Clinical Relevance of Trace Bands on Serum Electrophoresis in Patients Without a History of Gammopathy.
Serum protein electrophoresis (SPE) and immunofixation is commonly used to screen for plasma cell dyscrasias. Interpretation of these tests is qualitative by nature and can yield trace, faint, or scarcely visible immunoglobulin bands (TFS), which can be difficult to classify. Whether these bands should be reported at all is challenging given their unknown clinical significance. In the present study, we retrospectively analyzed 14,036 physician-ordered protein SPE and immunofixation electrophoresis (IFE) tests on serum and urine specimens (from 4,091 patients) during the period of 2000-2010. We found that 17% of all IFE results evaluated for the presence of monoclonal gammopathies (2,389 out of 14,036) contained TFS bands, representing 4.2% (173 out of 4091) of all patients evaluated. Sixty of these patients (42%) had no previous history of gammopathy, and were clinically evaluated over a mean period of up to five years from the original diagnosis of plasma cell pathology. None of these patients had progressed to multiple myeloma, lymphoplasmacytic lymphoma, plasmacytoma, or leukemia. The remaining 82 patients (58%) had a previous history of gammopathy, but had not progressed to any symptomatic plasma cell dyscrasia. Evaluation of these patients was followed for a median period of 4.3 years, with a mean of 21.5 IFE tests per individual. These data suggest that for patients without a previous history of gammopathy, the presence of TFS bands on serum protein electrophoresis does not warrant frequent follow up investigation as commonly practiced. Routine follow up of patients with a prior history of gammopathy, conversely, are warranted and may contribute to overall survival with multiple treatment options now available. For those interpreting IFE results, it may be worth considering these data when composing comments regarding suggested repeat testing frequency by SPE/IFE or alternate test methods.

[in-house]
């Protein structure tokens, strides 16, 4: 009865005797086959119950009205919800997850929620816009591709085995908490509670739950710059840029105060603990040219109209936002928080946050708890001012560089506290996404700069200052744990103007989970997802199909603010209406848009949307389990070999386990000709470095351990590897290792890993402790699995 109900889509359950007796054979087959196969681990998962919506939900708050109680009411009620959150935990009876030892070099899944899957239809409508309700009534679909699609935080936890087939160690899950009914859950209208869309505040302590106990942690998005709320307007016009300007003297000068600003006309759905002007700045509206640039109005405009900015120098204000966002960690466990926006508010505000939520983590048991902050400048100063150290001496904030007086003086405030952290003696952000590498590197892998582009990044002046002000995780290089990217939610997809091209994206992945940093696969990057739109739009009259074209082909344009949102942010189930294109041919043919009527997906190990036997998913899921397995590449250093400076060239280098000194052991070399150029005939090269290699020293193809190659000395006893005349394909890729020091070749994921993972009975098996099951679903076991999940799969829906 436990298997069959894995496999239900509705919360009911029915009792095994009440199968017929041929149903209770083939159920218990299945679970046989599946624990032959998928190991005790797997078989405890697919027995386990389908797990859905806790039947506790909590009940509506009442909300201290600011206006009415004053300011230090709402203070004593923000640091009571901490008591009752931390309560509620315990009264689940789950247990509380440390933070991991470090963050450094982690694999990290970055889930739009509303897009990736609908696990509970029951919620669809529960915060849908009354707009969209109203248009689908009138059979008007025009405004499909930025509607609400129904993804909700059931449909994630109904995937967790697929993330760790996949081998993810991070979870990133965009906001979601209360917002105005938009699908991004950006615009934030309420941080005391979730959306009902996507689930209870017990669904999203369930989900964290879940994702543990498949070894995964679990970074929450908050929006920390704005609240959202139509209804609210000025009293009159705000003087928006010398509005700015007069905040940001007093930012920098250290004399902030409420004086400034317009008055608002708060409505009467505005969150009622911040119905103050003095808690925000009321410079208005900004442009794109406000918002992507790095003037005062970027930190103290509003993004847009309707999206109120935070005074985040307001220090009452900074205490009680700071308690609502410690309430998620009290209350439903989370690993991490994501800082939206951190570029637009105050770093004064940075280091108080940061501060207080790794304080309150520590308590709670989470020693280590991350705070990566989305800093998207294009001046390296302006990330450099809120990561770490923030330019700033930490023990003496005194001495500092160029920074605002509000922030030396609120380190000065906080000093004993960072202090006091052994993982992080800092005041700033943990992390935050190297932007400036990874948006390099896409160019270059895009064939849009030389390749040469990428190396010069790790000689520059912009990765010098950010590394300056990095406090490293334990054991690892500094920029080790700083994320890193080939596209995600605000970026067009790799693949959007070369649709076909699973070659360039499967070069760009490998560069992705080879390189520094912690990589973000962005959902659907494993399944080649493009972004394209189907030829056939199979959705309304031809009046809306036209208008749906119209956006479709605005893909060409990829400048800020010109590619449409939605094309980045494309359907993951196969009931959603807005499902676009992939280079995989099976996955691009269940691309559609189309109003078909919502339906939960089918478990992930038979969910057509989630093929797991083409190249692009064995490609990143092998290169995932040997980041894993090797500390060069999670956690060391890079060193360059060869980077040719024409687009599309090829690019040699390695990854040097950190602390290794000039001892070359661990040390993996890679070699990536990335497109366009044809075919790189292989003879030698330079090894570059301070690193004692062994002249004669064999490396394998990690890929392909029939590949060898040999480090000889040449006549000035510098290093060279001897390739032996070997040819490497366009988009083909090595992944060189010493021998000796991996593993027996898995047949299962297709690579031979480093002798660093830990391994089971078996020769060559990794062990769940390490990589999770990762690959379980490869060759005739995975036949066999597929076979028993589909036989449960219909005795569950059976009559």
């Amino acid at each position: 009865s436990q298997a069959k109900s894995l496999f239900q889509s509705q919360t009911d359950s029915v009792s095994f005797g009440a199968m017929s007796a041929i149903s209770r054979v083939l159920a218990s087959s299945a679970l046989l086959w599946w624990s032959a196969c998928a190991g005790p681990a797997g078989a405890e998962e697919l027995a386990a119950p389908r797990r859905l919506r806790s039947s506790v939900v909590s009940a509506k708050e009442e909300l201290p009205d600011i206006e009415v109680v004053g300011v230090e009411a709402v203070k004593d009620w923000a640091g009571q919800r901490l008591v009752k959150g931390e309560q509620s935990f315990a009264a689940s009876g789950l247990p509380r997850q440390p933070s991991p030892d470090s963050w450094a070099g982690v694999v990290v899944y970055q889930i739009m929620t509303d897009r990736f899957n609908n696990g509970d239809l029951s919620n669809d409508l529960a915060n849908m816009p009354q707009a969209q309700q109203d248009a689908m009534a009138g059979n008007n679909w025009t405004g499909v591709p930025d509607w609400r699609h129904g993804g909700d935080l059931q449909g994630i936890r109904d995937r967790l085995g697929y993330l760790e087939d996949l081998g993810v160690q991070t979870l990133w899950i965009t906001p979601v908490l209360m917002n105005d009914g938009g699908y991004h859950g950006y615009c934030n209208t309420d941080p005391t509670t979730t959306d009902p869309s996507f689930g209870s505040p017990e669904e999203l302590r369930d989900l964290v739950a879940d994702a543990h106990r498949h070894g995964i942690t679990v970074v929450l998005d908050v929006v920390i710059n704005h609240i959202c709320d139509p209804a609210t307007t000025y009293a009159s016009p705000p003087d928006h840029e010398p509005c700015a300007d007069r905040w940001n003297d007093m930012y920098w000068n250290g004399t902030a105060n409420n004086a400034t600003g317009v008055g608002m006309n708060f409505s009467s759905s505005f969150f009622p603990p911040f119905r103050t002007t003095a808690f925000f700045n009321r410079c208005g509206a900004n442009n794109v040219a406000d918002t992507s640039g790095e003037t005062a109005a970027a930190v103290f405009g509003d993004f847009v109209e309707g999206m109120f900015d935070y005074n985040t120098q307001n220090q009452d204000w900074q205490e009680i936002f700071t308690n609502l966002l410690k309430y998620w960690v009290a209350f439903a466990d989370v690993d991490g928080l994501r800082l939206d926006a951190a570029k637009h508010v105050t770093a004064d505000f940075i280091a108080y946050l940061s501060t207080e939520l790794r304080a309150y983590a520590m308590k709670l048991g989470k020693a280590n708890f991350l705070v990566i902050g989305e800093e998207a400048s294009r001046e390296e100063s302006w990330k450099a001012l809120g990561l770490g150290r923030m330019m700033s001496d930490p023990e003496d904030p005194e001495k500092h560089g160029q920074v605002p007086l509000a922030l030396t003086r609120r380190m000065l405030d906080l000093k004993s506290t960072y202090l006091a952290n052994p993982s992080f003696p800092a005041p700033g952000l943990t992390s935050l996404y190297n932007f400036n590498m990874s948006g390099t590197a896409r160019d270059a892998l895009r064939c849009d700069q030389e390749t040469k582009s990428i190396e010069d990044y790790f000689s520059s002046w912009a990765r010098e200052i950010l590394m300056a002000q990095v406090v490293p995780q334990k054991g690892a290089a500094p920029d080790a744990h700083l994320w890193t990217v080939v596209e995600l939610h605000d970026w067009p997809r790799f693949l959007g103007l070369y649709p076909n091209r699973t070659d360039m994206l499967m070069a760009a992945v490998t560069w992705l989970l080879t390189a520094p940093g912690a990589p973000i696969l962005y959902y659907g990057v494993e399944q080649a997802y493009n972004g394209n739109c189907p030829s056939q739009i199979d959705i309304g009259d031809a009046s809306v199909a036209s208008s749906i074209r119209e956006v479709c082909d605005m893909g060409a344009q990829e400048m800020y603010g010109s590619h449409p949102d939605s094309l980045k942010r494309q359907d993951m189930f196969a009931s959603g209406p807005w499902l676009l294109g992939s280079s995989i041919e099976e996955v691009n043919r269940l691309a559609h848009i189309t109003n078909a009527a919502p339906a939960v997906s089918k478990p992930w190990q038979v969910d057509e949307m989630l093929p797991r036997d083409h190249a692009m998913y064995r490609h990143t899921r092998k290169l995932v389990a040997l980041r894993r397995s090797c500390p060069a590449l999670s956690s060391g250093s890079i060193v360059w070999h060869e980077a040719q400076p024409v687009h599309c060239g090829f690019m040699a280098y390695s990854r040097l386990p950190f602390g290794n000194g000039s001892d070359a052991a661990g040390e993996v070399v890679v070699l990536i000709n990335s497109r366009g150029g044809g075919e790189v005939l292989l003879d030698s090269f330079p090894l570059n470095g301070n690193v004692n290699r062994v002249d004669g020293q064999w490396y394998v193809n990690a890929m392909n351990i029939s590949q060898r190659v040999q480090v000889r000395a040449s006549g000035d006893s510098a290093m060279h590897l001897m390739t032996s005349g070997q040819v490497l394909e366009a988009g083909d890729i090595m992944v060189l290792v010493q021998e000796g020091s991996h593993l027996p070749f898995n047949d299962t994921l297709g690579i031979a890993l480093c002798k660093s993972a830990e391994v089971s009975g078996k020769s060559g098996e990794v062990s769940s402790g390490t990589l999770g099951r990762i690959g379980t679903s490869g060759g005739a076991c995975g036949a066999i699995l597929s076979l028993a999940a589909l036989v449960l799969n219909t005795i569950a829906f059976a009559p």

Gwathmey, TM; Willis, MS; Tatreau, J; Wang, S; McCudden, CR
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